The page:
Note that other companies that sell gluten-free products also produce oatmeal that's not certified gluten-free—be very careful to double-check labels, and assume a product isn't safe unless it's specifically marked as gluten-free oatmeal.

Can You Eat Oatmeal If You Have Celiac?

So can someone with celiacs eat oats? In most cases, you can eat oats if you have celiac disease. But to make things even more complicated, a small percentage of people with celiac disease and non-celiac gluten sensitivity also react to avenin, a protein found in oats, which means they may need to add oats to their list of prohibited grains.

It's not clear how many people with celiac disease also react to oats. One small 2015 study estimates found 8% of celiac patients reacted to oat ingestion. However, the same study found that avenin proteins in barley were much more likely to cause an immune response. The authors said low-level oat consumption is unlikely to cause a relapse of celiac symptoms.

Here's what the experts have to say about oats.

The National Celiac Association says people with celiac disease should be cautious. "Currently, we recommend that newly diagnosed patients avoid consumption of oats until it can be clearly demonstrated that their celiac disease is well controlled. ... At that point, under physician guidance, the gradual addition of uncontaminated labeled gluten-free oats up to 50 grams/day (a little more than ½ cup dry rolled oats or ¼ cup steel cut oats) may be attempted."

The Celiac Disease Foundation says, "Research indicates that pure, uncontaminated oats consumed in moderation (up to ½ cup dry rolled oats daily) are tolerated by most people with celiac disease. Look for oats specifically labeled gluten-free in all products containing oats, including granolas and granola bars."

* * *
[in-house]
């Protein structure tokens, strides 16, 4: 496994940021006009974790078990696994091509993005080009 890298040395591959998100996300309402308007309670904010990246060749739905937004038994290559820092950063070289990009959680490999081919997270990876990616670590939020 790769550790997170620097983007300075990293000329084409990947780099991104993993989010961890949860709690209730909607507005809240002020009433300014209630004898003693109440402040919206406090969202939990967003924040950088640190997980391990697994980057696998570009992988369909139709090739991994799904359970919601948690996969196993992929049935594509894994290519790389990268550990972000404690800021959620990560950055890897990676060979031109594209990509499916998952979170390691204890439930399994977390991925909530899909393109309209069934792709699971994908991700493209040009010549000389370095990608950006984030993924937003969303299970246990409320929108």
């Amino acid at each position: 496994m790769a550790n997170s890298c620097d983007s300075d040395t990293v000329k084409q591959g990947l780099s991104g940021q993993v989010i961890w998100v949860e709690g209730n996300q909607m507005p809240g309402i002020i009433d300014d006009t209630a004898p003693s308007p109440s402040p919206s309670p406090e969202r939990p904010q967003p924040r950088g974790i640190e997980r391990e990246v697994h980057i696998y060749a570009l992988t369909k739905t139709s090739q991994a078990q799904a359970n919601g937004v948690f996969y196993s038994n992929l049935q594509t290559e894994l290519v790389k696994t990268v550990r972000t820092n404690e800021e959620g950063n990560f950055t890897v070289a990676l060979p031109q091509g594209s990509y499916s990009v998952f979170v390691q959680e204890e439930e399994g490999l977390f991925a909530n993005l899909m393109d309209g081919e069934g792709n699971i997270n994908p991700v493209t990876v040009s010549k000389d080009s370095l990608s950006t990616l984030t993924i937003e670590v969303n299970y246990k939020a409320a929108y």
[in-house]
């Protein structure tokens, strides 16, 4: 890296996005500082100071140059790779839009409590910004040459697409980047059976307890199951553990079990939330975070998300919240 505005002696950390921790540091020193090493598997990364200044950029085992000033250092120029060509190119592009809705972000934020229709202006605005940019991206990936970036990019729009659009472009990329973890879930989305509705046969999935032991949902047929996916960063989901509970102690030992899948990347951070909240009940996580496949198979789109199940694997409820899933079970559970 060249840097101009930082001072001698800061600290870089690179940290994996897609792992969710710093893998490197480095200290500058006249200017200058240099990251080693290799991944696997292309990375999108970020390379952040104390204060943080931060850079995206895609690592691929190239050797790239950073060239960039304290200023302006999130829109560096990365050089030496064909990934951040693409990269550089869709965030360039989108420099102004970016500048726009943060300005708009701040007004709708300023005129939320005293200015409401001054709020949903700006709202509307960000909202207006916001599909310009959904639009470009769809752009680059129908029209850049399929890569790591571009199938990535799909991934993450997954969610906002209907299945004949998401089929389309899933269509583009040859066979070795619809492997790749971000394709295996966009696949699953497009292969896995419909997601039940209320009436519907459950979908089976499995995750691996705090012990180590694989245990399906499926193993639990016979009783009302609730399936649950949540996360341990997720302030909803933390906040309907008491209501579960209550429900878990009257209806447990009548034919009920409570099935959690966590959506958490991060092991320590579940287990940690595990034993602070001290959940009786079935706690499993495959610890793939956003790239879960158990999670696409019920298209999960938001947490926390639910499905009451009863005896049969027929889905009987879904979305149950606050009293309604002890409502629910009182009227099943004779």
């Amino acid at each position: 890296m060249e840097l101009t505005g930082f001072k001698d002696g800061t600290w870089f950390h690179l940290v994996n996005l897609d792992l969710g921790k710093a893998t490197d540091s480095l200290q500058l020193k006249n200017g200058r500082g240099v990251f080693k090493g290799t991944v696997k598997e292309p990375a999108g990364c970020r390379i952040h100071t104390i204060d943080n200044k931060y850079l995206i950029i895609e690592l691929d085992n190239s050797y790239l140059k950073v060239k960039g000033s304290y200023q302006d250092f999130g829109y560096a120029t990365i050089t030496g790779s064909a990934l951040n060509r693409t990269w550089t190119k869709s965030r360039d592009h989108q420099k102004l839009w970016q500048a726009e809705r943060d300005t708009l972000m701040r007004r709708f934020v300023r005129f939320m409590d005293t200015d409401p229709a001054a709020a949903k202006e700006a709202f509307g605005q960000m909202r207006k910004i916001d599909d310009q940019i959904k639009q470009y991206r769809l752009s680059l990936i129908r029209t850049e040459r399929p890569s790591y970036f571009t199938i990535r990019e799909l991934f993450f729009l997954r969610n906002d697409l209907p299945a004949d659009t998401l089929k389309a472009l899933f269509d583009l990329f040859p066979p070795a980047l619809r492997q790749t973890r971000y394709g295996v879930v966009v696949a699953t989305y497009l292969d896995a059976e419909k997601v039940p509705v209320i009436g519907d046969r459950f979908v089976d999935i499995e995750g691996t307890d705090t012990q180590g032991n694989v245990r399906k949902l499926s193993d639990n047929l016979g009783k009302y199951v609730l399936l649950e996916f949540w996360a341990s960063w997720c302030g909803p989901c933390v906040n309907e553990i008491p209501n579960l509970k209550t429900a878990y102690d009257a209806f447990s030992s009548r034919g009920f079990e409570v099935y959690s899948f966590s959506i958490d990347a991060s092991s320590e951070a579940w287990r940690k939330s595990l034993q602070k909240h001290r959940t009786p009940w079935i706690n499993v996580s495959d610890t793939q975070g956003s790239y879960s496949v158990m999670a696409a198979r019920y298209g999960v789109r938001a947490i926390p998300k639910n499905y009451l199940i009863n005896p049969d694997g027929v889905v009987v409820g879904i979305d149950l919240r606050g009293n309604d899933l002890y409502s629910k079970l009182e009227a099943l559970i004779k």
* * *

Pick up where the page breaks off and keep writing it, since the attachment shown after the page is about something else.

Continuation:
Beyond Celiac urges taking "a great deal of care" with this possible addition to your diet and to discuss it with your physician. "There is no way to determine if you will react, so proceed with caution. Be sure to use oats that are 'pure,' 'uncontaminated,' 'gluten-free,' or 'certified gluten-free.'

Experts believe that up to 50g of dry gluten-free oats are considered safe. Check nutrition labels for portion size. People who develop any new symptoms after adding gluten-free oats to their diet should talk to their dietitian or doctor."

Can People with Celiacs Eat All Oats?

There's some evidence that certain types of oats may be less toxic to people with celiac disease than others. A Spanish study looked at how components of the immune system reacted to the different oat varieties in people with celiac. That study found some types of oats provoked less of an immune system response than others.

And an Italian study used cell samples from people with celiac to see how those cells reacted to different oat varieties in test tubes. The study concluded that two oat varieties—Avena genziana and Avena potenza—didn't provoke major celiac-specific immune system reactions, at least in the test tube.

But the researchers cautioned that both oat varieties did seem to cause some low-level immune system changes in the cell samples. Research on all of this is ongoing, but it's too early to single out particular oat varieties as safer or less safe for us to eat.

A Word From Verywell

If you have celiac or gluten sensitivity, the only way for you to determine if you react to oatmeal is to try some (start with just a couple of spoonfuls) in its pure, gluten-free form. There is some anecdotal evidence that people who are more sensitive to gluten also react more frequently to oats, but there's no research to prove it.

Therefore, if you're a diagnosed celiac, you should consult your physician first and then proceed very cautiously when adding gluten-free oatmeal to your diet. If your celiac disease symptoms return, stop eating the gluten-free oatmeal immediately.

6 Sources
Verywell Fit uses only high-quality sources, including peer-reviewed studies, to support the facts within our articles. Read our editorial process to learn more about how we fact-check and keep our content accurate, reliable, and trustworthy.
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Additional Reading
  • North American Society for the Study of Celiac Disease Statement on Oats. April 2016.